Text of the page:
This time around I got a bit more liberal with my changes. Among other tweaks, I cut the mayo in half and more than doubled the mustard. I love Maille’s original mustard and find that it’s so smooth and creamy that I can often use it to cut down on the mayo in recipes. Then again, mustard is probably my favorite condiment so it might just be that I’m an addict.

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We’ve enjoyed this recipe each time and will probably make it again in the future when there are leftover bits of beef to be used up. So no worries, dear husband. Even when the project ends, we’ll still have Dorie’s book at our disposal for many meals to come:-)

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Cote d’Azur cure-all soup

Dorie tells us that this week’s recipe is the French version of chicken noodle soup. Well, at the time that the recipe was announced in late February, I was long overdue for a cure. I had been cruising that middle ground between feeling not quite sick enough to stay home from work and not quite well enough to go in. Every morning after a good night’s sleep I would feel a bit better, and by midway through the day I would feel completely worn out and start thinking about leaving early. By day 7 I gave up and called in sick. That was the day I noticed that the March recipes had been announced and that was when I flipped through the book to read Dorie’s explanation of the restorative properties of this soup. I checked the cupboard and discovered that I was missing garlic and sage. So I dragged myself off the couch and over to the market to buy the missing two ingredients.

Once home, and after a quick nap to recover from the exertion of walking all of 3 blocks to the market and back, I sliced up the garlic (the whole bulb!) and got the soup started. Dorie suggests that the soup could be puréed or left as is. I went with option C and strained out most of the cooked garlic before adding the eggs.

The second the soup was done I poured myself a bowl, slurped it down, and then poured myself another bowl. In that sniffly, achy moment, it was the best soup I had ever tasted.

My husband came home a few hours later and I ever so gently reheated the soup for him in a double broiler. He commented that it was good, but I think he was just being nice to his sick wife, because after only half a bowl I found him in the kitchen prowling around for something else.

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So there you have it, this cure-all soup is perfect for sick people or those trying to keep vampires at bay, but perhaps not so exciting for the perfectly healthy. I warned my husband that he should learn how to make it, because I will now be craving it next time I get sick.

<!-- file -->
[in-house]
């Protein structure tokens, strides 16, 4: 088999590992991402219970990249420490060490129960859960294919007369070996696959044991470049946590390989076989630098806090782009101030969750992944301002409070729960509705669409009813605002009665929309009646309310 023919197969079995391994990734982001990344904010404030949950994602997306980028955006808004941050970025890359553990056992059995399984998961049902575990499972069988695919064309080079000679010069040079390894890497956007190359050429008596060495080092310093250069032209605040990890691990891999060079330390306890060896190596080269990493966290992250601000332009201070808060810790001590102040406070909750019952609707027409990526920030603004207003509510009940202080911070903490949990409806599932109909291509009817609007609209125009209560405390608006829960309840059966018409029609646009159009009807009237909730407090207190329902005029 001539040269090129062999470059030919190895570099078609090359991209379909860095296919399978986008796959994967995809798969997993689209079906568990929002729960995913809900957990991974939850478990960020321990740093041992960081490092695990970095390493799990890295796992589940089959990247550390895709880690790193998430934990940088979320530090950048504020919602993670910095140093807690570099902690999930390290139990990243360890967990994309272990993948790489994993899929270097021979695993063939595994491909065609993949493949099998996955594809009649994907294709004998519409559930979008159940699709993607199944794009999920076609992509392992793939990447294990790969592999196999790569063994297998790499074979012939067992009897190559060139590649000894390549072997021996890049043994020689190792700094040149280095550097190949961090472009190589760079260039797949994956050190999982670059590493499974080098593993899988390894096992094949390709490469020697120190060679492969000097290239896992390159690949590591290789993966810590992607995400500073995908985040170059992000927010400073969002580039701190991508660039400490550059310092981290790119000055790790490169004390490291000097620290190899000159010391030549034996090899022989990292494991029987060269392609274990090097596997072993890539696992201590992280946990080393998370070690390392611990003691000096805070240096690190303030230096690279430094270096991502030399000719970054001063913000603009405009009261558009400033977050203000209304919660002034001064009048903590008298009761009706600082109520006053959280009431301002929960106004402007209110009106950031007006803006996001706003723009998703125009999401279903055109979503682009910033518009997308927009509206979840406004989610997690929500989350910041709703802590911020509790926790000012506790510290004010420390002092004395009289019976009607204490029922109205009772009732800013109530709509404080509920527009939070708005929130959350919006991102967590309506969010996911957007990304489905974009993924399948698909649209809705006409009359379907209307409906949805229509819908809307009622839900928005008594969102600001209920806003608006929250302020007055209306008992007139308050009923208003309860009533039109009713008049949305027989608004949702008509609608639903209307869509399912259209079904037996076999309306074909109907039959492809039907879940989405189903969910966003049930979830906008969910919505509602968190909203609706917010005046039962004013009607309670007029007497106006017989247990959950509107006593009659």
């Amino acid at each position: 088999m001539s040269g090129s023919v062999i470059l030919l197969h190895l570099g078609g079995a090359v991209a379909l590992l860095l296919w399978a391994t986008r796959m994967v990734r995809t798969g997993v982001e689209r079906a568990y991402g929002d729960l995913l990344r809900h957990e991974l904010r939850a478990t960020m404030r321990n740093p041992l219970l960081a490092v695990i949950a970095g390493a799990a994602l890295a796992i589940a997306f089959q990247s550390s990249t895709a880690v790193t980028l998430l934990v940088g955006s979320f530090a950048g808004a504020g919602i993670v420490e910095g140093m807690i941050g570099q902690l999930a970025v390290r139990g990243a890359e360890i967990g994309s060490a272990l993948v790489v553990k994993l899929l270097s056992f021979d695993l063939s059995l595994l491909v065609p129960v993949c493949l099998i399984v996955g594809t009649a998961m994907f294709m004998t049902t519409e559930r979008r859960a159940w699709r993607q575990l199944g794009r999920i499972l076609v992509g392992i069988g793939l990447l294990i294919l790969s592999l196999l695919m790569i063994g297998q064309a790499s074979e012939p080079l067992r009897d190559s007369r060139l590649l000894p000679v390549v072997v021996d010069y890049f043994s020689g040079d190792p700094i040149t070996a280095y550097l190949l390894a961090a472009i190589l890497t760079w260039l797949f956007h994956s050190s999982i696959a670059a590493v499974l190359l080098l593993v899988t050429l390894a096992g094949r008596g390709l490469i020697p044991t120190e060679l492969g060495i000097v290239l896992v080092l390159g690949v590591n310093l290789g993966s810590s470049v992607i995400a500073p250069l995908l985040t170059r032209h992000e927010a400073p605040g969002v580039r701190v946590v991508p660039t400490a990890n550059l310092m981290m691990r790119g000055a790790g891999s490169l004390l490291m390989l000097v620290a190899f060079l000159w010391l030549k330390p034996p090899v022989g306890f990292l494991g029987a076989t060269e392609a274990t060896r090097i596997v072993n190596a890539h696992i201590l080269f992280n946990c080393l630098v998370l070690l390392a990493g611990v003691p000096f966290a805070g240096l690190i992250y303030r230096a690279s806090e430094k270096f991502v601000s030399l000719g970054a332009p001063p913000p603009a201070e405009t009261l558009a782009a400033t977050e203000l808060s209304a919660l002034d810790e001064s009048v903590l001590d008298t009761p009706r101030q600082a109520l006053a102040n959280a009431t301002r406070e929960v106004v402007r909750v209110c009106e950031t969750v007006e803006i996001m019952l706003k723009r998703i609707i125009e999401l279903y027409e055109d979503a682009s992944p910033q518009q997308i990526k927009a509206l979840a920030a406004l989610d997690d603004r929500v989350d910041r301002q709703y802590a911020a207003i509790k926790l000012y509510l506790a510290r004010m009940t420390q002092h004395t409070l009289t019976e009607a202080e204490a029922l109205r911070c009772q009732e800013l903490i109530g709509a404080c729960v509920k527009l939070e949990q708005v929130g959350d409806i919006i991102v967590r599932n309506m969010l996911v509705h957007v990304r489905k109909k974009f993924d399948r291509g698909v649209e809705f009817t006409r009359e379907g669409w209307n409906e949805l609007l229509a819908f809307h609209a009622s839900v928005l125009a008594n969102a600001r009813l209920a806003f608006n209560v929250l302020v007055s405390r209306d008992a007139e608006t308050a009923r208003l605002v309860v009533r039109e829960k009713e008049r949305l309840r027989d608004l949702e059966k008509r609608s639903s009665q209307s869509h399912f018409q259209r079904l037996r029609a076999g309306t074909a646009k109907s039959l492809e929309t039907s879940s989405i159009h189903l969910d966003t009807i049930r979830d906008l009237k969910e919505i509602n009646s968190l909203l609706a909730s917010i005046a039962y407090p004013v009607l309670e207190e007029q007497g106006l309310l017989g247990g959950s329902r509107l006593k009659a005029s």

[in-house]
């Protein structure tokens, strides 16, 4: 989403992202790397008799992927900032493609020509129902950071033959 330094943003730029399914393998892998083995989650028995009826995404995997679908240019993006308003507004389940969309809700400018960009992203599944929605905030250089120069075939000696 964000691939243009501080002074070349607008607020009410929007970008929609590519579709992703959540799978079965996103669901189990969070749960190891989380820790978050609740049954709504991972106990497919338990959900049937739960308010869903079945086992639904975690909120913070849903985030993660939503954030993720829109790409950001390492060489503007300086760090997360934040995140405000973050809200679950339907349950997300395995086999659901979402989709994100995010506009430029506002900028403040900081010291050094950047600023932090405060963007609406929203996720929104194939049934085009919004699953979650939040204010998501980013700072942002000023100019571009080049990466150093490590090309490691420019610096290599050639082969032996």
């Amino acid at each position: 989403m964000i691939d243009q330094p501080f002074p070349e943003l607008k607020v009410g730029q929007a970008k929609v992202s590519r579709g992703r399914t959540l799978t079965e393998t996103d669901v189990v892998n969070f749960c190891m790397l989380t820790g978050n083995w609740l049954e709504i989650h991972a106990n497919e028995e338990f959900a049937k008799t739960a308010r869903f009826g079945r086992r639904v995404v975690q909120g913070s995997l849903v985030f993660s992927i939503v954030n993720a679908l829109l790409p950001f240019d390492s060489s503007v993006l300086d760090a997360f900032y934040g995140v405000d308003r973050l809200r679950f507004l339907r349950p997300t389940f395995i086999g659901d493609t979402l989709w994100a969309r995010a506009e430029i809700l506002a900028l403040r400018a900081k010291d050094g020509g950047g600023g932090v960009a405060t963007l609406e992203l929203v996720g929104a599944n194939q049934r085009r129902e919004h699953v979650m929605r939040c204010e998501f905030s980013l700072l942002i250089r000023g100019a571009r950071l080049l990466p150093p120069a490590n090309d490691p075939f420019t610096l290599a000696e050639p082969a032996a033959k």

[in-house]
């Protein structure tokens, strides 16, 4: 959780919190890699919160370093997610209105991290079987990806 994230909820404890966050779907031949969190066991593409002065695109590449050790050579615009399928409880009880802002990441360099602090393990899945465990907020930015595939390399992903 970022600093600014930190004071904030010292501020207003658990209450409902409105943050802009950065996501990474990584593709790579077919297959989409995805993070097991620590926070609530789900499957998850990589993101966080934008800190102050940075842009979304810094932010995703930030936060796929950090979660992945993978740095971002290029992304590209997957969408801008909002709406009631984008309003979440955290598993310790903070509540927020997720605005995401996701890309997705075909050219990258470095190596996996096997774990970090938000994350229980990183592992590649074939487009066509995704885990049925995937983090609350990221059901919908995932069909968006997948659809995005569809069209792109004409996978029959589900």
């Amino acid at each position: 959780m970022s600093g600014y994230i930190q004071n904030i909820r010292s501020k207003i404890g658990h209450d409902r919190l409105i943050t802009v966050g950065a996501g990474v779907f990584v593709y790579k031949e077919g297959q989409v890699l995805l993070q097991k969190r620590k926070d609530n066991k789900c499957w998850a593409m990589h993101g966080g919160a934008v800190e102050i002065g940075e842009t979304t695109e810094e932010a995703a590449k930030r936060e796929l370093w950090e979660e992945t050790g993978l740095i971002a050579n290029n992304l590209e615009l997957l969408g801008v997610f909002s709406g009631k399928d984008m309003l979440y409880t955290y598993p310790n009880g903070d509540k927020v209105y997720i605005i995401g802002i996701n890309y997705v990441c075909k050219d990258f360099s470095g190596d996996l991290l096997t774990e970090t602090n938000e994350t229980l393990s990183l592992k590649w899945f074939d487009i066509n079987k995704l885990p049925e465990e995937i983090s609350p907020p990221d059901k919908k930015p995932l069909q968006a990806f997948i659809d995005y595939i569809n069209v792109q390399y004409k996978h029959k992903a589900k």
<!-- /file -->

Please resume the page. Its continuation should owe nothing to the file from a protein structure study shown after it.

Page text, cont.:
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veal marengo

As my husband polished off his portion and then started in on my plate of this week’s French Fridays with Dorie recipe, Veal Marengo, I warned him to slow down and savor it, because it was the last stew recipe in the book. Yay! Sorry, I meant that last sentiment to be a quiet inner voice. What can I say, while my fellow Doristas are celebrating a fish-free Friday, I am celebrating the fact that I will be unlikely to face another bowl of stewed meat for many years to come.

My husband, of course, loved this recipe and had no problem finishing both plates. So the score this week is 1 winning stew recipe + 1 appreciative stew lover + 1 “happy that’s done” stew hater. I’m going to call it a win.

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cabbage and foie gras bundles

I’m traveling for work this week and trying to type up this post on my iPad with two index fingers, while snuggled into the hotel bed for warmth while waiting for the heat to kick on. So that should be your hint right there that this will be short (and grammatically interesting from what I’ve seen from my auto-correct so far), but I didn’t want to miss posting about such an unusual recipe.

Knowing that I would be on the road this week, I actually made this week’s French Fridays with Dorie recipe, Cabbage and Foie Gras bundles, a few weeks ago. The exercise did not get off to a great start. First off, I love foie gras and was pretty darn skeptical that wrapping it up in cabbage leaves and then steaming it was going to add to my enjoyment of this rich little delicacy. But like a good little Dorista I jotted down Dorie’s instructions and set off to the store.